Ugandan farmers advised to use pesticides to eliminate Armyworm

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By, Muchemi Wachira

NAIROBI, Kenya –Ugandan government has asked farmers to stick to recommended guidelines of using pesticides to fight the fall armyworm that have invaded agriculture farms in the country.

Mr Christopher Kibanzanga, the State minister for Agriculture, said on Wednesday that government is doing everything possible to contain the crop-destroying pests that threaten the livelihoods of more than 80 per cent of Ugandans who depend on agriculture.

.“I believe we can successfully fight this worm,” Mr Kibanzanga told The Monitor, a local daily newspaper, citing himself as example of a farmer who defeated the pest in his home district of Kasese.

“But if we do not [fight the worm], it will be a disaster. Countries, which import our tomatoes, maize, cabbages, beans … will hold back, fearing our export will carry these pests into their countries,” he added.

To control the pest, Mr Okaasai Opolot, the director for crop resources at the Ministry of Agriculture, says the only available means of fighting the marauding worms now is by spraying the affected gardens with two tested pesticides types; Striker 247 SC and Rockett 44EC.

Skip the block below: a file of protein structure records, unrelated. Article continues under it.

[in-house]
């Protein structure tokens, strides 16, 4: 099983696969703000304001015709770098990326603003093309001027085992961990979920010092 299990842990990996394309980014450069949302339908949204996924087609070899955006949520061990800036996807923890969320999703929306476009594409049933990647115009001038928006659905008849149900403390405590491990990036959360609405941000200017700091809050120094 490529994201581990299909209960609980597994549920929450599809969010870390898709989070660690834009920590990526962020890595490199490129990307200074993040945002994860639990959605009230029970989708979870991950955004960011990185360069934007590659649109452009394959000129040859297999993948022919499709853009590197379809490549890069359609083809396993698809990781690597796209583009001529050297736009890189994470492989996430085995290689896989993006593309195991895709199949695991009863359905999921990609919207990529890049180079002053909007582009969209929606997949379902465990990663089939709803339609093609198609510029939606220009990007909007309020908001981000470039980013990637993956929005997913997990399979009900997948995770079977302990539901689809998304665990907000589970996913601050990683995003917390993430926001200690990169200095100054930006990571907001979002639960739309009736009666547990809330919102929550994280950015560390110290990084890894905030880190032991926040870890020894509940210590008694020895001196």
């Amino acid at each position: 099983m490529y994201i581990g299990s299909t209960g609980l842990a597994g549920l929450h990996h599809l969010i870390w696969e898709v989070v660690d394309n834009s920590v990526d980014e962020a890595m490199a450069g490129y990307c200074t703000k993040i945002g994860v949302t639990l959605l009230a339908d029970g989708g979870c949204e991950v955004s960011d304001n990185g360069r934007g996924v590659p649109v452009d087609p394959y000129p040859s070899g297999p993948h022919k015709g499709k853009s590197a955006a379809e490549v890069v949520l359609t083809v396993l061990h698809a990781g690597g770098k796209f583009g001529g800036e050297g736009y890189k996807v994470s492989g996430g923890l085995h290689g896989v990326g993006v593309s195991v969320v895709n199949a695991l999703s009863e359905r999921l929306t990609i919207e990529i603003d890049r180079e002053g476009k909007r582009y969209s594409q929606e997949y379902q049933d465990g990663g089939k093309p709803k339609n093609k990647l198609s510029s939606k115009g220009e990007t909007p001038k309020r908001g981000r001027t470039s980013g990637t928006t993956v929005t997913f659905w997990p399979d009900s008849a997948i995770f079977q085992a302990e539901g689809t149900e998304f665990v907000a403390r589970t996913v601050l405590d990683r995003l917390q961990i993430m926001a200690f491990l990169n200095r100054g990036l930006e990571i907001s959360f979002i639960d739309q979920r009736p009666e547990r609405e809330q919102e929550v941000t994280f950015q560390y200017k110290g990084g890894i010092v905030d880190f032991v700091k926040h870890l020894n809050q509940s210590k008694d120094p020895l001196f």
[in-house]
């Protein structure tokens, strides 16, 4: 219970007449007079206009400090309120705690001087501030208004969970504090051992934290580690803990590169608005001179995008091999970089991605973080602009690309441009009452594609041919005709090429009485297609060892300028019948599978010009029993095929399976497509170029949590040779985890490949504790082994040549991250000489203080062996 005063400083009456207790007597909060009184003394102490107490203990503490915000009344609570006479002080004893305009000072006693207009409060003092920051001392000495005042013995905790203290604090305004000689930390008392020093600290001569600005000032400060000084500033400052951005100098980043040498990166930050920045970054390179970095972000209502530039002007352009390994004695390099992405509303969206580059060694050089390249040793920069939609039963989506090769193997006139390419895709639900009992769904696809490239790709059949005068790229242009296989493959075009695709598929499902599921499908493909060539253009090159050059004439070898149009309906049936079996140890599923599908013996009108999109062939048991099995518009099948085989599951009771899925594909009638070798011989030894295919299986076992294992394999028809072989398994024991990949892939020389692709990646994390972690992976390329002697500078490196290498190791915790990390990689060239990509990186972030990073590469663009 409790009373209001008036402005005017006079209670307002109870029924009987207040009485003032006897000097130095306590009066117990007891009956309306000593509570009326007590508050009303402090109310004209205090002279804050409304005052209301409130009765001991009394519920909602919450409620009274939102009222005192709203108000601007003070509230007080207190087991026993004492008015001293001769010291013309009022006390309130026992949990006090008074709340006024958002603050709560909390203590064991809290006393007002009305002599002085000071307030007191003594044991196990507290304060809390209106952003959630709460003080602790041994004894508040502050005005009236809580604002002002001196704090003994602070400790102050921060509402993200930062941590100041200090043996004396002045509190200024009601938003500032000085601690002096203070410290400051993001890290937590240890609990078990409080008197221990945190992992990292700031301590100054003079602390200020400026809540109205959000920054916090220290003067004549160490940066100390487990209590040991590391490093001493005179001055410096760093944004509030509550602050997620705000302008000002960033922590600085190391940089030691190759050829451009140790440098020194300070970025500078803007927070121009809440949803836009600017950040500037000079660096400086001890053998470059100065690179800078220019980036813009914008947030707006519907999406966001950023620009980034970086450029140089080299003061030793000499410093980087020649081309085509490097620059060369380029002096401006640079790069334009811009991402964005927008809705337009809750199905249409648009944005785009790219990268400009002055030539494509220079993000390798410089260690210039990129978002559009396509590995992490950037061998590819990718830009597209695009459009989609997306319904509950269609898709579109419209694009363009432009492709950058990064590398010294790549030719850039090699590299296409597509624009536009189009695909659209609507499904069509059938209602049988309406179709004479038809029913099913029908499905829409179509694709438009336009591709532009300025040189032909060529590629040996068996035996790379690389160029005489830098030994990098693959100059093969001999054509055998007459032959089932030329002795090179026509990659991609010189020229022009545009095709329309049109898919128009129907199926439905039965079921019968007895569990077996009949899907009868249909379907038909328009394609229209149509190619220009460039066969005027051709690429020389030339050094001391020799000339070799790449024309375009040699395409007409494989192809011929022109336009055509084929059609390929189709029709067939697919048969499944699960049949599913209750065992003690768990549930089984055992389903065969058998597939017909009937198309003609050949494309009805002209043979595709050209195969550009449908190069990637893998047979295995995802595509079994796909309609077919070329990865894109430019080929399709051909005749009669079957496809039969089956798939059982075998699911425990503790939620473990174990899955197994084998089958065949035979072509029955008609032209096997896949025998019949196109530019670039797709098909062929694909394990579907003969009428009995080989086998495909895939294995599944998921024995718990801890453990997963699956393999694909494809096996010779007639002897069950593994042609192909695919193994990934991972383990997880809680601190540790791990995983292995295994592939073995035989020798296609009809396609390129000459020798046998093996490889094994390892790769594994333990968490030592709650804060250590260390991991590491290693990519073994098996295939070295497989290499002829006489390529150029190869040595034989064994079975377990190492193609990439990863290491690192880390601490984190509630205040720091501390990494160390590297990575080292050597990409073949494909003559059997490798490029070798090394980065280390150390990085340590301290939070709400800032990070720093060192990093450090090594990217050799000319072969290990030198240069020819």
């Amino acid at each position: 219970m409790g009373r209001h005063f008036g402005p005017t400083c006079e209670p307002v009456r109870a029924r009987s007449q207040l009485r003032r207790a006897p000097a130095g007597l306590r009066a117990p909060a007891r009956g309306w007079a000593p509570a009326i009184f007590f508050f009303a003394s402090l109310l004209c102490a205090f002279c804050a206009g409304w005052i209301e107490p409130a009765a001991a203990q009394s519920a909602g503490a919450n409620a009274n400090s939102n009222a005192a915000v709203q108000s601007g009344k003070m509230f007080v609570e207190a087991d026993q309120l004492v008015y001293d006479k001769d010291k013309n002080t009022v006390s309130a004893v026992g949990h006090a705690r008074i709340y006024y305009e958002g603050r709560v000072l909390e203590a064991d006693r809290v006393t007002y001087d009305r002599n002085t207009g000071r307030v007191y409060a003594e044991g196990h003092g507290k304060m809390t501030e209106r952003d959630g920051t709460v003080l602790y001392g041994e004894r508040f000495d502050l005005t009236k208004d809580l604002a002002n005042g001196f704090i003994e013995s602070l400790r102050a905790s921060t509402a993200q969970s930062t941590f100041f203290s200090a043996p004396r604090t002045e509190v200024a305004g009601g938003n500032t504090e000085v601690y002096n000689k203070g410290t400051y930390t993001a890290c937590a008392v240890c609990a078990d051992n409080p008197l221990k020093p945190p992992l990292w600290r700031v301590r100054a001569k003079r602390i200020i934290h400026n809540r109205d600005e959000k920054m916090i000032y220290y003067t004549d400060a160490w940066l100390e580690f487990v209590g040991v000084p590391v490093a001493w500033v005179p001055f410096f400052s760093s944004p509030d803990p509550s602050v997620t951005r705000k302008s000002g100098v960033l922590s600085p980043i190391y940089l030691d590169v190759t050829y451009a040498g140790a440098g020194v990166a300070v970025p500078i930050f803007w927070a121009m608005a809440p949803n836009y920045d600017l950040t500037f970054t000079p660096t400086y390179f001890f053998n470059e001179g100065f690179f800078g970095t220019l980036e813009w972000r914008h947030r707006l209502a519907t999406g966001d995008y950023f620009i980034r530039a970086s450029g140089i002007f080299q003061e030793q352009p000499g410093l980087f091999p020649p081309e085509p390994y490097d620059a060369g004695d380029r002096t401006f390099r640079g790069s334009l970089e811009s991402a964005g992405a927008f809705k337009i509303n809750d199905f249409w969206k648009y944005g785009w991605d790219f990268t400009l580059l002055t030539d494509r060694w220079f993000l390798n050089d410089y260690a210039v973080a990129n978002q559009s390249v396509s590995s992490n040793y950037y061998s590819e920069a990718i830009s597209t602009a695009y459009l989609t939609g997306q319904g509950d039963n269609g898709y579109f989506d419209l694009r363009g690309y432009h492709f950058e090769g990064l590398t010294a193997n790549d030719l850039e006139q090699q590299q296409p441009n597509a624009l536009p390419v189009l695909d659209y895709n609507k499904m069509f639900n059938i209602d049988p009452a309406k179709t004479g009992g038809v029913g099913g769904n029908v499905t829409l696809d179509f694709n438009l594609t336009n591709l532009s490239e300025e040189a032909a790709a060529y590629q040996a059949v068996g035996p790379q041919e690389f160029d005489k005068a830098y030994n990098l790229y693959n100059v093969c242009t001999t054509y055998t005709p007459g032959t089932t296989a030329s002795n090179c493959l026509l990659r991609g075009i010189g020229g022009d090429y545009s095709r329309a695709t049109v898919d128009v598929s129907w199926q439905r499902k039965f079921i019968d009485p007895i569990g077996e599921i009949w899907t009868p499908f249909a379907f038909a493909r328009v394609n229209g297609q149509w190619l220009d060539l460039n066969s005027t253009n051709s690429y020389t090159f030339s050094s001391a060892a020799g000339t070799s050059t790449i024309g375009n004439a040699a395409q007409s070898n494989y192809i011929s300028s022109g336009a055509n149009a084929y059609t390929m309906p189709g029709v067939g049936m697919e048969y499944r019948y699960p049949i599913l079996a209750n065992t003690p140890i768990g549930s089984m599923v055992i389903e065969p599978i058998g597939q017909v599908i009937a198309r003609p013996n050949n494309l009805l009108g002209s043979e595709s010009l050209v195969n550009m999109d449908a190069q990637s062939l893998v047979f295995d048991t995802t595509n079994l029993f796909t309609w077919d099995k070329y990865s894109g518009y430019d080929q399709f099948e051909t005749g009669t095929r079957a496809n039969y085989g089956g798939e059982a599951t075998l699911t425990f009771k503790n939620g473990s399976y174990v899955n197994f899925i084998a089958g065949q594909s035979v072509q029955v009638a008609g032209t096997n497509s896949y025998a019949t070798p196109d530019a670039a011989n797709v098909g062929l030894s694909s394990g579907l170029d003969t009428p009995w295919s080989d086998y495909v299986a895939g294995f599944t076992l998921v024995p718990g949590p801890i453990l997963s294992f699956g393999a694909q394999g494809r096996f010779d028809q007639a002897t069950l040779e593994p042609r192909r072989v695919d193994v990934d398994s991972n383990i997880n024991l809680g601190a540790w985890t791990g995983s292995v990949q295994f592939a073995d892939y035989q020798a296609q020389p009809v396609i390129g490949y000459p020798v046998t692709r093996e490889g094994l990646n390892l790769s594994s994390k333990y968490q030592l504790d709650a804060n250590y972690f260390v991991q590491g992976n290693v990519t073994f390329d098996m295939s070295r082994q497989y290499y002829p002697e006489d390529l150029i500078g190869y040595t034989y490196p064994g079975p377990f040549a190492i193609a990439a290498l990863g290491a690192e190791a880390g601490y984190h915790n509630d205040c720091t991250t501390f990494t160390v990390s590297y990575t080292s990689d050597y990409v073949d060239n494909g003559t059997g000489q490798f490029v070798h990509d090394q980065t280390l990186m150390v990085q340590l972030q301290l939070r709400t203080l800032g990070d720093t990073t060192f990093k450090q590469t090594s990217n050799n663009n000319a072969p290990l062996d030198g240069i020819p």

Maize gardens

Mr Opolot says 20-50mls of the said pesticides should be mixed in 15-20 litres of water before spraying that should be done between 7-8am, and 5-7pm when the caterpillar is active and should be done twice a week.

Although government has already distributed more than 2,500 litres of Striker to farmers in worst-hit-districts across the country, Mr Opolot encouraged farmers to procure their own pesticides and not wait on the government.

“Government cannot afford to give free pesticides to all farmers. What we procured was for demonstration purposes and to let farmers know which pesticides work. We expect them to buy their own pesticides,” Opolot said.

Since last year, hundreds of mainly maize gardens across the country have been ravaged by the fall armyworm, a native pest to tropical and sub-tropical regions of Americas but are believed to have spread to Uganda through increased trade across her borders.

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